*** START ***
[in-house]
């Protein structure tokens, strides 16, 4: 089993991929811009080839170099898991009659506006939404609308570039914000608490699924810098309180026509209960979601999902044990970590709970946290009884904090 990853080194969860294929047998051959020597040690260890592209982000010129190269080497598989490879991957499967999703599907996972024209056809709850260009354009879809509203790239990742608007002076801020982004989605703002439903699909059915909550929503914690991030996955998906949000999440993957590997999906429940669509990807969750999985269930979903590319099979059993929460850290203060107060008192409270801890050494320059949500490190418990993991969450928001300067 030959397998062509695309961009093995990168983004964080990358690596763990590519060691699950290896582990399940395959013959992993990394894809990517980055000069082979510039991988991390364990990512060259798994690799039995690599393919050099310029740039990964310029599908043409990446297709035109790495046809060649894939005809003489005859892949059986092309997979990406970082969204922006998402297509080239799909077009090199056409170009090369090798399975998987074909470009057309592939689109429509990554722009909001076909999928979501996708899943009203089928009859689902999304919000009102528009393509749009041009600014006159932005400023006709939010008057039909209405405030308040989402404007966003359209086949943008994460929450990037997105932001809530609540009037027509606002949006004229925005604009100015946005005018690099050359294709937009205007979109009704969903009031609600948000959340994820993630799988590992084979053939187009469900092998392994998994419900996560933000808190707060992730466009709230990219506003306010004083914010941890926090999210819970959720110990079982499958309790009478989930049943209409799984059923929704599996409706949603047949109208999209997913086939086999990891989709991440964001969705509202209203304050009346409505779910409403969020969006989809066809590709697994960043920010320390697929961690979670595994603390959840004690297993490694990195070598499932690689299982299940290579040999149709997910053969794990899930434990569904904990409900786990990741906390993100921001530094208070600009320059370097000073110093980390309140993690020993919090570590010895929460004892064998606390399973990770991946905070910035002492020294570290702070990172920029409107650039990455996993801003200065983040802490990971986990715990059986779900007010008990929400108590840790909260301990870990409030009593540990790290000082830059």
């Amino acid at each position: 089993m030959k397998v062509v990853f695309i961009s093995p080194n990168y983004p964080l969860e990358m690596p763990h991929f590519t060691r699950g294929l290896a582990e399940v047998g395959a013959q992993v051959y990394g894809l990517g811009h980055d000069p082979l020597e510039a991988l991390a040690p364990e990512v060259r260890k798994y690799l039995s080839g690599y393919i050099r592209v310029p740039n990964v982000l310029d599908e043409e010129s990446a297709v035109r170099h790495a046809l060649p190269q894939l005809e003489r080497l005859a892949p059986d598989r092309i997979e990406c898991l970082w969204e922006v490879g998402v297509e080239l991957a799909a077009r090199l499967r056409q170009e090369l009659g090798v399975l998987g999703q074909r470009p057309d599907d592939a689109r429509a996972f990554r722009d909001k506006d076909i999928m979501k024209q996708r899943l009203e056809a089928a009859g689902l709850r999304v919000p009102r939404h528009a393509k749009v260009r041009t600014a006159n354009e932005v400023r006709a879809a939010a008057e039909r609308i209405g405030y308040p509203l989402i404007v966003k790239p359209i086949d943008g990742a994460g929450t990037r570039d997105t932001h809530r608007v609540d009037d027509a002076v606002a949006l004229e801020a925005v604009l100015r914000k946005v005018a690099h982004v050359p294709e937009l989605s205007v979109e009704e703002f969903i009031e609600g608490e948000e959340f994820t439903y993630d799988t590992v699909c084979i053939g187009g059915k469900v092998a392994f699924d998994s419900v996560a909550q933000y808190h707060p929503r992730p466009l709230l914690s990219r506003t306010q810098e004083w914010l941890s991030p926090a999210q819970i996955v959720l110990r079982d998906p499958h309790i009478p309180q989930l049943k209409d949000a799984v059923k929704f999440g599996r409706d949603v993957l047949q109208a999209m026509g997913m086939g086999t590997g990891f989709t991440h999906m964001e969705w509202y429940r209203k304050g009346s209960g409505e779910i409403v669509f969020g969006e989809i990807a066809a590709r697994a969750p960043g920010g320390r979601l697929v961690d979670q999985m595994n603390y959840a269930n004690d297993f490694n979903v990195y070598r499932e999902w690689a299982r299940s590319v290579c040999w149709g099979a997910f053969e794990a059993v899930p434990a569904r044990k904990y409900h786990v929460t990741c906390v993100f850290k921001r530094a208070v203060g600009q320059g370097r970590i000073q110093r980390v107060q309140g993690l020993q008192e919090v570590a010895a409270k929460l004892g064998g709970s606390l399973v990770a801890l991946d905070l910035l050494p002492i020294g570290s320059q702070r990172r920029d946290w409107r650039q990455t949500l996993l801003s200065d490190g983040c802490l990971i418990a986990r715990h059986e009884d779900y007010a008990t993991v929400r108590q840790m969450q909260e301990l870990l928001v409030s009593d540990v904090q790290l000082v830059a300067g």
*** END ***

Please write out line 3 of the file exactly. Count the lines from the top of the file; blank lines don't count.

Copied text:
């Amino acid at each position: 089993m030959k397998v062509v990853f695309i961009s093995p080194n990168y983004p964080l969860e990358m690596p763990h991929f590519t060691r699950g294929l290896a582990e399940v047998g395959a013959q992993v051959y990394g894809l990517g811009h980055d000069p082979l020597e510039a991988l991390a040690p364990e990512v060259r260890k798994y690799l039995s080839g690599y393919i050099r592209v310029p740039n990964v982000l310029d599908e043409e010129s990446a297709v035109r170099h790495a046809l060649p190269q894939l005809e003489r080497l005859a892949p059986d598989r092309i997979e990406c898991l970082w969204e922006v490879g998402v297509e080239l991957a799909a077009r090199l499967r056409q170009e090369l009659g090798v399975l998987g999703q074909r470009p057309d599907d592939a689109r429509a996972f990554r722009d909001k506006d076909i999928m979501k024209q996708r899943l009203e056809a089928a009859g689902l709850r999304v919000p009102r939404h528009a393509k749009v260009r041009t600014a006159n354009e932005v400023r006709a879809a939010a008057e039909r609308i209405g405030y308040p509203l989402i404007v966003k790239p359209i086949d943008g990742a994460g929450t990037r570039d997105t932001h809530r608007v609540d009037d027509a002076v606002a949006l004229e801020a925005v604009l100015r914000k946005v005018a690099h982004v050359p294709e937009l989605s205007v979109e009704e703002f969903i009031e609600g608490e948000e959340f994820t439903y993630d799988t590992v699909c084979i053939g187009g059915k469900v092998a392994f699924d998994s419900v996560a909550q933000y808190h707060p929503r992730p466009l709230l914690s990219r506003t306010q810098e004083w914010l941890s991030p926090a999210q819970i996955v959720l110990r079982d998906p499958h309790i009478p309180q989930l049943k209409d949000a799984v059923k929704f999440g599996r409706d949603v993957l047949q109208a999209m026509g997913m086939g086999t590997g990891f989709t991440h999906m964001e969705w509202y429940r209203k304050g009346s209960g409505e779910i409403v669509f969020g969006e989809i990807a066809a590709r697994a969750p960043g920010g320390r979601l697929v961690d979670q999985m595994n603390y959840a269930n004690d297993f490694n979903v990195y070598r499932e999902w690689a299982r299940s590319v290579c040999w149709g099979a997910f053969e794990a059993v899930p434990a569904r044990k904990y409900h786990v929460t990741c906390v993100f850290k921001r530094a208070v203060g600009q320059g370097r970590i000073q110093r980390v107060q309140g993690l020993q008192e919090v570590a010895a409270k929460l004892g064998g709970s606390l399973v990770a801890l991946d905070l910035l050494p002492i020294g570290s320059q702070r990172r920029d946290w409107r650039q990455t949500l996993l801003s200065d490190g983040c802490l990971i418990a986990r715990h059986e009884d779900y007010a008990t993991v929400r108590q840790m969450q909260e301990l870990l928001v409030s009593d540990v904090q790290l000082v830059a300067g």